EU Commission President Expresses Confidence in Ukraine's Rapid EU Membership
European Commission President Ursula von der Leyen has stated that Ukraine is making swift progress in its reforms and could soon become a member of the European Union, as reported by Bloomberg.
"I am impressed by how Ukraine is implementing very complex reforms while they are at war. If they maintain this pace - and I see they are absolutely motivated - this will be a crucial moment," she said.
While von der Leyen did not specify exact timelines, she emphasized that the process is merit-based, and she is confident that Kyiv will eventually succeed in its application for EU membership.
The European Union is under pressure to expedite Ukraine's membership process, hindered by the ongoing Russian war and previous applications from several other countries, including those in the Western Balkans.
Ms. von der Leyen, who heads the EU's executive branch, also mentioned that she believes the bloc will fulfil its promise this spring to supply Ukraine with one million pieces of ammunition within the next 12 months.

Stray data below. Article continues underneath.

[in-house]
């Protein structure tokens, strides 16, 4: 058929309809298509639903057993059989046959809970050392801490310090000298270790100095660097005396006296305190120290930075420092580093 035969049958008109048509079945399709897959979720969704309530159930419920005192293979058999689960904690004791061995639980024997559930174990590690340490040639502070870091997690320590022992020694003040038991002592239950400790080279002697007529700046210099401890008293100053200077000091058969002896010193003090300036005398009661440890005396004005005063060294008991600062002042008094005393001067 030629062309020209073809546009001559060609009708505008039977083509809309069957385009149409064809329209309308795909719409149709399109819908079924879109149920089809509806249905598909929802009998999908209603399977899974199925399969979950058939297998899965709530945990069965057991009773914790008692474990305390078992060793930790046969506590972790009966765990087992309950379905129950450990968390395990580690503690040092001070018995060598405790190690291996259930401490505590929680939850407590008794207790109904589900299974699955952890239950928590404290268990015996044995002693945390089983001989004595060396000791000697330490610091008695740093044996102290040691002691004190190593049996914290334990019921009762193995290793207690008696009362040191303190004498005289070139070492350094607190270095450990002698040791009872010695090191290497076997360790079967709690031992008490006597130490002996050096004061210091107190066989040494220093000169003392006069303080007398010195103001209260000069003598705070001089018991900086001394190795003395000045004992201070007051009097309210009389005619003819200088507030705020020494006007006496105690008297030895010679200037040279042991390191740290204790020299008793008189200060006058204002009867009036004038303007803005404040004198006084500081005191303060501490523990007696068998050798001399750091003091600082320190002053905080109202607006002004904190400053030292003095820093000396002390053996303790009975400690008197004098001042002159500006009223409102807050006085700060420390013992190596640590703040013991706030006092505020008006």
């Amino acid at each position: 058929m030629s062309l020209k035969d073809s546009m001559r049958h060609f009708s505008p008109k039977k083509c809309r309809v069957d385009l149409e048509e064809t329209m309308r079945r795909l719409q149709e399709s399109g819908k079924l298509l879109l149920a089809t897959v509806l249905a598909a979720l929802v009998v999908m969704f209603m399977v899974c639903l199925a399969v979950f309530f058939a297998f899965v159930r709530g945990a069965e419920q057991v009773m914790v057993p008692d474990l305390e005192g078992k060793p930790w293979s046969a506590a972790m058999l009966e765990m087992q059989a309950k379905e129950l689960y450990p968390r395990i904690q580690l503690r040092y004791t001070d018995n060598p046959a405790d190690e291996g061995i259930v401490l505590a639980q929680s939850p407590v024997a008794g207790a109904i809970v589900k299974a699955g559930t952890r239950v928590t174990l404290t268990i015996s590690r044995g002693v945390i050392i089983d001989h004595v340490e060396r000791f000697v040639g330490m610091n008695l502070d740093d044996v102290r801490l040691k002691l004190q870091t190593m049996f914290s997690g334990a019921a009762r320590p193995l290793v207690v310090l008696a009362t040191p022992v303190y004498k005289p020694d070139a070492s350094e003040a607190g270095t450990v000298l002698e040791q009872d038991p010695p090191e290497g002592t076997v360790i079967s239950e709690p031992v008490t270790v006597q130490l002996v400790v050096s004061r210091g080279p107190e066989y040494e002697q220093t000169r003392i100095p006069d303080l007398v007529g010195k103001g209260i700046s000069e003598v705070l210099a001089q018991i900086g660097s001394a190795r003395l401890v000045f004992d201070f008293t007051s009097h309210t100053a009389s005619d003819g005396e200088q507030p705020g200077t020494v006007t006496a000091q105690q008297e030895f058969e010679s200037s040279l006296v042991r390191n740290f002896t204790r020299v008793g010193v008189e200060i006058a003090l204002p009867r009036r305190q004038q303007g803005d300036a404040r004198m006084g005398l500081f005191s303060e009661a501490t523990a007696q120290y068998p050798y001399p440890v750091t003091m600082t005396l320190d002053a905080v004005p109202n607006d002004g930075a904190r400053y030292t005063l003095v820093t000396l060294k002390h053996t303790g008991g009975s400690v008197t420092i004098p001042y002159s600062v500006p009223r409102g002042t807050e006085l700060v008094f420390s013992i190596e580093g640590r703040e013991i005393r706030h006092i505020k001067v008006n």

"We are greatly advancing the defence-industrial base," she said. "This is given a lot of attention. We are making every effort and working persistently to achieve results."
The EU plans to double the production of artillery shells to assist Ukraine and replenish its own supplies. Previous years of limited defence spending have left Europe's defence industry insufficiently flexible for rapid production expansion, following Russia's invasion of Ukraine last year.
Currently, the EU is also considering the introduction of a 12th package of sanctions against Russia. Member states are divided on what measures should be included in this package.
The new measures are likely to include a European version of the G7's ban on purchasing diamonds from Russia and a proposal to tax profits from frozen assets of the Central Bank of Russia to assist Ukraine. Specific actions of the new sanctions package may be presented as early as next month.
Poland and Baltic countries are calling for more extensive sanctions, including those related to natural gas supplies from Russia and information technology services. Some countries are also calling for restrictions on Russia's nuclear sector.